Dante’s Divine Comedy takes to the heavens
Seminal allegory by Italian poet to be fired into space from Soyuz mission to mark 700th anniversary of his death
Rome — Italian epic poet Dante is going to heaven — again.
Dante, Italy’s greatest poet, divided his monumental Divine Comedy into three parts — Hell, Purgatory and Paradise. The allegory representing a soul’s journey to God is one of the world’s most influential works of literature.
Now, a copy of the entire Divine Comedy, micro-inscribed on sheets of a titanium and gold alloy, will be sent into space and left there to float in the heavens among the stars that Dante wrote about.
The last word in each of the three parts is stelle (stars), including the famous final line which defines God as “The love that moves the sun and the other stars”.
“We knew there would be many special editions of the Divine Comedy coming out for this year’s 700th anniversary of his death and we wanted to do something totally different,” said Giorgio Amaroli, the head of Scripta Maneant, a high-end art publishing house based in Bologna.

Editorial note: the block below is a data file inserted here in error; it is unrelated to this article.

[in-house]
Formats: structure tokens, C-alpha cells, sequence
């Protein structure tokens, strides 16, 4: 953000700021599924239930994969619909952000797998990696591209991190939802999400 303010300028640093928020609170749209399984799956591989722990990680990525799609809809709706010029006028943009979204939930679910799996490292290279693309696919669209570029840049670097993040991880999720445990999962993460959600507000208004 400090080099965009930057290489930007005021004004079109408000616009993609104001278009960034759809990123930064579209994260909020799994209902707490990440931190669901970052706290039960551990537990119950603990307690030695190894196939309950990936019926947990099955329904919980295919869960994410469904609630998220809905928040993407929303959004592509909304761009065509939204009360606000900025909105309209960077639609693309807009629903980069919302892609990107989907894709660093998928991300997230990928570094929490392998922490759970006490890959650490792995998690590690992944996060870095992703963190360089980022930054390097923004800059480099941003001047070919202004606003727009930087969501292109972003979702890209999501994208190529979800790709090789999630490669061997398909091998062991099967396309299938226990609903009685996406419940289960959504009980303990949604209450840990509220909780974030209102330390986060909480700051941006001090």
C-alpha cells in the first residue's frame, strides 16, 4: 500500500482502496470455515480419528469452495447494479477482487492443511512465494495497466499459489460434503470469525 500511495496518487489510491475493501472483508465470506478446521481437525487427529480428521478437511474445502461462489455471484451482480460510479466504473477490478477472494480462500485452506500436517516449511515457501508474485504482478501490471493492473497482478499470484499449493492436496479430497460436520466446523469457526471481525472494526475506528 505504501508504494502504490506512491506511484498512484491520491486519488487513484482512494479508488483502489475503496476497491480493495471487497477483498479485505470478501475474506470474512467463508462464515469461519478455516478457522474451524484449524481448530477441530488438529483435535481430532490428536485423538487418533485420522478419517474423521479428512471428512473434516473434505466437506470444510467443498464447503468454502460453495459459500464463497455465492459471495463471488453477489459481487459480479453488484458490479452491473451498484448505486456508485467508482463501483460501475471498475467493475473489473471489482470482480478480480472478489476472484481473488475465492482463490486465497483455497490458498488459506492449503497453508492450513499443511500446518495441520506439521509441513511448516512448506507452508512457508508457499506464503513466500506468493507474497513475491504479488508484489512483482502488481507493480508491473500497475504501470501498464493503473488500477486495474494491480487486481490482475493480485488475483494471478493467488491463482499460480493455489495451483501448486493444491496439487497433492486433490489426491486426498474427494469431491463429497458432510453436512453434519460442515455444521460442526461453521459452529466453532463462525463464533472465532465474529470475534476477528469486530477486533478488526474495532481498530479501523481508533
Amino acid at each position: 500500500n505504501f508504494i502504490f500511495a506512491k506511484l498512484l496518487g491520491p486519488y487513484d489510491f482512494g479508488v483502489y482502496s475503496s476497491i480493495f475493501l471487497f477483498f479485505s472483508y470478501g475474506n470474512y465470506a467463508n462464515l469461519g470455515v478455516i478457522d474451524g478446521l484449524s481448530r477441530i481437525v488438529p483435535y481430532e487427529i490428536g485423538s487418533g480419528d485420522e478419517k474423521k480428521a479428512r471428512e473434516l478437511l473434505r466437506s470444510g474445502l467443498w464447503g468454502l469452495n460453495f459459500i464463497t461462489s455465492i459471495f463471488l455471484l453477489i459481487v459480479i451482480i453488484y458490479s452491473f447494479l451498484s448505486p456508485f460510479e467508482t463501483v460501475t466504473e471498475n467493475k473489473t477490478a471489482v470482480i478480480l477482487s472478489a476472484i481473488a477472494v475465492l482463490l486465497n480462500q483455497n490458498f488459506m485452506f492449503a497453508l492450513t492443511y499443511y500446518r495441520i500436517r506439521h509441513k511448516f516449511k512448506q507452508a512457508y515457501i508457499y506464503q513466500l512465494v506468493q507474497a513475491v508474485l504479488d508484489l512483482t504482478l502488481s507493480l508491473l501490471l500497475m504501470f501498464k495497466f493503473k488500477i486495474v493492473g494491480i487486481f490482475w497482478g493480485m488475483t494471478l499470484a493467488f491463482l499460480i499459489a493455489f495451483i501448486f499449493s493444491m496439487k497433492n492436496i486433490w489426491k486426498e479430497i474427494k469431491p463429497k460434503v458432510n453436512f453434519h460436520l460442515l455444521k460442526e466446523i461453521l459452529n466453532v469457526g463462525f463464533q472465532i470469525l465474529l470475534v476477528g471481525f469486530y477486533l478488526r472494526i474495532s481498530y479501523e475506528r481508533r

Dante Alighieri, often referred to as the Supreme Poet, lived in the Republic of Florence and his writings helped establish Tuscan as the standardised Italian language. He was exiled for political reasons and died in Ravenna in 1321.
For the space project, two sheets measuring about 29cm by 43cm and folded in four, accordion style, will each be inscribed with the entire poem of about 14,200 lines containing about 32,000 words.
They will be sent up on a Soyuz mission from the Baikonur Cosmodrome in Kazakhstan to the International Space Station later this year. One will be released in space, the other will be signed by the astronauts and returned to earth in 2022.
A facsimile of the second sheet will form part of a traditional large-format printed version of the poem and sold as a limited, numbered edition of 700 copies, for the number of years since Dante died.
“The Soyuz people told us that a paper version would not last long in space and so they suggested the titanium and gold alloy,” Amaroli said. a prototype has been sent to Kazakhstan for inspection, he said.
Amaroli got the inspiration for the project from Canto 22 of Paradise, when Dante is among the vastness of the spheres of heaven and the planets, looks down at earth, and is taken aback by its smallness.
The special delivery into space will cost the publishing company more than €150,000 and the books will cost about €6,000 each, Amaroli said.
The publishing house is no stranger to spectacular, high-end projects. In 2017, it worked with the Vatican Museums on an extra-large three-volume set that reproduced Michelangelo’s frescoes on the ceiling of the Sistine Chapel in 1:1 scale.
The Dante book is a steal by comparison — the Sistine set cost €15,000.
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